One page per topic
Keyword research is done, the structure is set up, so now we can start writing. And we’ll create one page per topic. Need more pages to elaborate on a topic? Then feel free to do so, but use a new, long tail keyword for every new page.
Using one focus keyword per page, you force yourself to make a hierarchy in your collection of keywords, something you already started when doing your keyword research.
Small step back to keyword research
Now I see you thinking about this focus keyword and the analyses in our plugin during your writing process. You know that feeling when you check keyword density and wonder what to do with synonyms? The first thing to do here is to check Google Trends. Let’s say we optimize for (just an example!) “create a website”. A synonym is “start a website”. Google Trends tells us the main keyword should be “create a website”, see graph here:
But we use “start a website” a lot ourselves and want to include that phrase in our post as well. In the Yoast SEO Premium plugin, I can simply insert a second focus keyword. Overall keyword density should be right in that case (check both keyword tabs), as we know Google treats them as the same keyword: If I do a search for “start a website”, “create a website” is also a highlighted (bold) keyphrase in the results. “Make a website” is also a valid synonym. Just a small peek into the way I approach this myself.
Using the focus keyword we mentioned earlier, creating a great title for your page is easy. Google still values that title highly, so put some effort in improving it. We usually use the title as the main article heading (or the H1 we mentioned in part 1 of this post). Besides that, it’s used as the most important part of the actual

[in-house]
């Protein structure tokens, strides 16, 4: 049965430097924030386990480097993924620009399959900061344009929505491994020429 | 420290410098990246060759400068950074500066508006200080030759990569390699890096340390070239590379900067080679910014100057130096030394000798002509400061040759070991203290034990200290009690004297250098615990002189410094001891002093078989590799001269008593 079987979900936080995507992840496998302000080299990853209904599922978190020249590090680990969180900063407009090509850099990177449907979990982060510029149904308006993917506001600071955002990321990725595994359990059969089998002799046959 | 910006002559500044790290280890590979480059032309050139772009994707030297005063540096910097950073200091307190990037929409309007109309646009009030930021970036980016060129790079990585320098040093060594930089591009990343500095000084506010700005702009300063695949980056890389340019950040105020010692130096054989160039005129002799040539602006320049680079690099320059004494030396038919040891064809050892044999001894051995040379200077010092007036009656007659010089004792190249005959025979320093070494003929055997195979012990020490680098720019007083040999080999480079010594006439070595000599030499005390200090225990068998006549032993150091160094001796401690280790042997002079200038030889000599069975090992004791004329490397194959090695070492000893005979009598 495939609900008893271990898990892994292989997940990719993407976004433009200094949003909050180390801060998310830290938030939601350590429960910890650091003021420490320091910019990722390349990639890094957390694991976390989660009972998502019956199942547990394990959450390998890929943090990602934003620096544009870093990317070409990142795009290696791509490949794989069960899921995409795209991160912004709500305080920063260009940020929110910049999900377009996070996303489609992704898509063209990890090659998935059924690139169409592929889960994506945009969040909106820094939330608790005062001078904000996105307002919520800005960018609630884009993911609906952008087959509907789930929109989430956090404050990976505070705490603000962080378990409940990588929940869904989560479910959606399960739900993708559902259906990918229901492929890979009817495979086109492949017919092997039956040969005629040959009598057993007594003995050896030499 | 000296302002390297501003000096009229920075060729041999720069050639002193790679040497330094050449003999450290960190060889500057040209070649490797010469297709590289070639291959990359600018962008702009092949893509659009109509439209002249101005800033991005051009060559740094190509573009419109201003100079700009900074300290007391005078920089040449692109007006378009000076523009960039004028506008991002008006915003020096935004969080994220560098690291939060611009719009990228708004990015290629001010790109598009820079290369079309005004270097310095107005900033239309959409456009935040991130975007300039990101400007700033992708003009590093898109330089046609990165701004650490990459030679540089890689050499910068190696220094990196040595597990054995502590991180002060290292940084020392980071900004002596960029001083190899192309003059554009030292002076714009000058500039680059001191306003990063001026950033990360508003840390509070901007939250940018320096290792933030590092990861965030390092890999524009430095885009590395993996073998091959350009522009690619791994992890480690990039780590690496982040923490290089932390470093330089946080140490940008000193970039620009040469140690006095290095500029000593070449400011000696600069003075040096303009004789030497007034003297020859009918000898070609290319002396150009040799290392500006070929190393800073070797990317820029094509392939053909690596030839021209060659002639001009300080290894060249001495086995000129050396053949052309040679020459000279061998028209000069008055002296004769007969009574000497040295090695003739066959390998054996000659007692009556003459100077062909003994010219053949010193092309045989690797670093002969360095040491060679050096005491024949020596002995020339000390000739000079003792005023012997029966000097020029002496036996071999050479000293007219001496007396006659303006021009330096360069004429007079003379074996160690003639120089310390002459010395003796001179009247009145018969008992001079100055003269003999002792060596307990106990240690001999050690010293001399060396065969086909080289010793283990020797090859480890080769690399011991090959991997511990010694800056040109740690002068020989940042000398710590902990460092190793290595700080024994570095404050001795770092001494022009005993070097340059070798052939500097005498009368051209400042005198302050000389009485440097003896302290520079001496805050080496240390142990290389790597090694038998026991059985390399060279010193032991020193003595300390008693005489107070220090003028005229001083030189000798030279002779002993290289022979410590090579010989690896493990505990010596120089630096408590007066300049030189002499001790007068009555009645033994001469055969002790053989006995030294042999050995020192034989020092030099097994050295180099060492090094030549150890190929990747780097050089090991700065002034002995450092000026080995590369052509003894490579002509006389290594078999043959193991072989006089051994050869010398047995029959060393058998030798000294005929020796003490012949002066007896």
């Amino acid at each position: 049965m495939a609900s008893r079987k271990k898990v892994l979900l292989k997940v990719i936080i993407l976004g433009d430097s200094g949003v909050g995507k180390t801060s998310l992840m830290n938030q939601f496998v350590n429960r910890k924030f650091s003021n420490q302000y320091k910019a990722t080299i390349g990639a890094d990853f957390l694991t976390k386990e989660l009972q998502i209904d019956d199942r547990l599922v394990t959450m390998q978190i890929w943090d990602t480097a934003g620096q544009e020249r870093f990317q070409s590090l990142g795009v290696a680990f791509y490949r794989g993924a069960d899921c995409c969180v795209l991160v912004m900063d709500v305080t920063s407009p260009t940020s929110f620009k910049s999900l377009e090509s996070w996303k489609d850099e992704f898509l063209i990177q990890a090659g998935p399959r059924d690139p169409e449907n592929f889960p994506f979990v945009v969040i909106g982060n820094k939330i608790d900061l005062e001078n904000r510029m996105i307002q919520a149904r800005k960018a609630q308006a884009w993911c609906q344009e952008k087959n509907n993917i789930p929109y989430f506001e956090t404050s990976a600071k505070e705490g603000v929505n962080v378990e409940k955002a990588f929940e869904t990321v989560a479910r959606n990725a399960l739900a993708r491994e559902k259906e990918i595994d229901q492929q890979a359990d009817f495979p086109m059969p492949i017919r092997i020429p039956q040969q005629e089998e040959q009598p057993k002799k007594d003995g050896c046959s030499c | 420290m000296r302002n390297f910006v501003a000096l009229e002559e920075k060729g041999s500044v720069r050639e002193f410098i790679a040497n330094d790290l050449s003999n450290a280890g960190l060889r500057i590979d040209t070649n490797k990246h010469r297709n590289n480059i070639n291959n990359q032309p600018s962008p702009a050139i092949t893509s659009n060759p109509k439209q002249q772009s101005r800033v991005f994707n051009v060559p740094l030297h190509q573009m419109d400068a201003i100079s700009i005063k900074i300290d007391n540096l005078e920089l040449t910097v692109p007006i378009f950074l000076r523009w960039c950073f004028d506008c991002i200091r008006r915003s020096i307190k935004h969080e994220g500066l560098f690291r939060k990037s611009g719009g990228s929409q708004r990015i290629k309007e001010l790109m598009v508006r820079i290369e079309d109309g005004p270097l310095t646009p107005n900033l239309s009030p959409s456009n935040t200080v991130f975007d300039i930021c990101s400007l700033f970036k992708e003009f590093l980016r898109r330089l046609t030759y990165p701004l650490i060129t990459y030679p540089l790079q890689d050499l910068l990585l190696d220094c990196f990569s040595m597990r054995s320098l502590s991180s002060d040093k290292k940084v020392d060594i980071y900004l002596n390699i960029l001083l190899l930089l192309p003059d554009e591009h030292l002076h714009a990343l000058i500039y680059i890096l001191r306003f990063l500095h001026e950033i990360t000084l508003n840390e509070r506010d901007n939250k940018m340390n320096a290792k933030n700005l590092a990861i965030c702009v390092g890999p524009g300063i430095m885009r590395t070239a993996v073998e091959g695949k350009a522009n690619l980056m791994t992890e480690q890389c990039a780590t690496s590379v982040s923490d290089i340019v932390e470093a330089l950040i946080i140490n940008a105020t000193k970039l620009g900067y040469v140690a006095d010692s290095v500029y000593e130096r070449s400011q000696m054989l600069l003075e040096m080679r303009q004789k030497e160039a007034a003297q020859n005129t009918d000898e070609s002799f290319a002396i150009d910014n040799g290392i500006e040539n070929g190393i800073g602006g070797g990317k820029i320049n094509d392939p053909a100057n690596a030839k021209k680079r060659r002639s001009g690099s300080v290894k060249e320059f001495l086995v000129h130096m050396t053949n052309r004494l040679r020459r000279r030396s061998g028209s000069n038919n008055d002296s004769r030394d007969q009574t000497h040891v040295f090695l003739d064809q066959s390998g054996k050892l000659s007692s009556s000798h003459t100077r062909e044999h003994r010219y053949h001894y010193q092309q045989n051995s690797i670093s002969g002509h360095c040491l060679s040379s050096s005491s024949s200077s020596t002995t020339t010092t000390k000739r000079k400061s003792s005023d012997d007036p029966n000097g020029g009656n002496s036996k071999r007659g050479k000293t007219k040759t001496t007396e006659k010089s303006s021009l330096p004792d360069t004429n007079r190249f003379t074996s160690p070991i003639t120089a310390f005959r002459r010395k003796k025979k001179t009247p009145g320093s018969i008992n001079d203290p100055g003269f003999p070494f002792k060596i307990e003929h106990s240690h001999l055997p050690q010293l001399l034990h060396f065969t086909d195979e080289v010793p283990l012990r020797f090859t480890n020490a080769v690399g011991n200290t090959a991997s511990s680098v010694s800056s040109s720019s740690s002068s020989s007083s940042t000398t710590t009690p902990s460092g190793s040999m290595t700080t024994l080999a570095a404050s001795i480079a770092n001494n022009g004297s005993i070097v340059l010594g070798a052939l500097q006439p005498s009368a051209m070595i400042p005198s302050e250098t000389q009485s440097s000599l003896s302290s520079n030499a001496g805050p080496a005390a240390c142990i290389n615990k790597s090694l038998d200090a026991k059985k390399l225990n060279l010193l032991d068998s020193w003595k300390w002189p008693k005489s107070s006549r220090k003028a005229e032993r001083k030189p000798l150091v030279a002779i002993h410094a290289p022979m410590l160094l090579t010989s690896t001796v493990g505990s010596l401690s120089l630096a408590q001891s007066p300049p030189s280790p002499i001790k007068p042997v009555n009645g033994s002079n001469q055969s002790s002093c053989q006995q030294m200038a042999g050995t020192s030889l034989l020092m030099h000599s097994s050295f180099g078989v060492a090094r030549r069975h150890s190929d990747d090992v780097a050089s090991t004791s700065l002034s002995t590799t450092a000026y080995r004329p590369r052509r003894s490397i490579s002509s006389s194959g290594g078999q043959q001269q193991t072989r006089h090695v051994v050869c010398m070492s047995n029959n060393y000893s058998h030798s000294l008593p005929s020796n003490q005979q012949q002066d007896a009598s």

<title> tag, the tag that also defines your title in Google’s search result pages. This tag is not only visible when someone shares your post on Facebook or Twitter, it’s also used when someone bookmarks your site.
Optimize your content
Our SEO analysis will tell you, every time you write a post or page, what can be improved on your content:
How about meta descriptions?
I felt the need to at least mention meta descriptions here. Most SEO plugins, plans or whatever, mention meta descriptions as a must-do. I agree to a certain level. If you can write a nice, optimized ‘invitation’ to your website, you should most definitely add a meta description to your product pages. Usually, there is so much unrelated content on a product page (dimensions, manufacturer info, terms of service, etc.) that there’s always a risk that Google creates a meta description for that product page that doesn’t give the right information. So it makes sense to serve your own.
On regular pages and posts, Google will most probably grab a piece of related content, including the keyword used in the search query. That makes a lot of sense for news sites, for example. Still, I recommend adding a meta description to all your important pages. Facebook will use it as a description as well. And usually, when you are setting up a page on your website, it’s not that much work to add it, right?
Go make a website!
So, with this second part about content optimization, we have covered the very basics of SEO related things you should take into account when you make a website. I am sure you can come up with more insights, more tools or any other help for people that want to create a new website. Please feel free to add these in the comment section below this post, our readers (and I) will appreciate that!
Now go start that website!
Read more: The ultimate guide to Content SEO »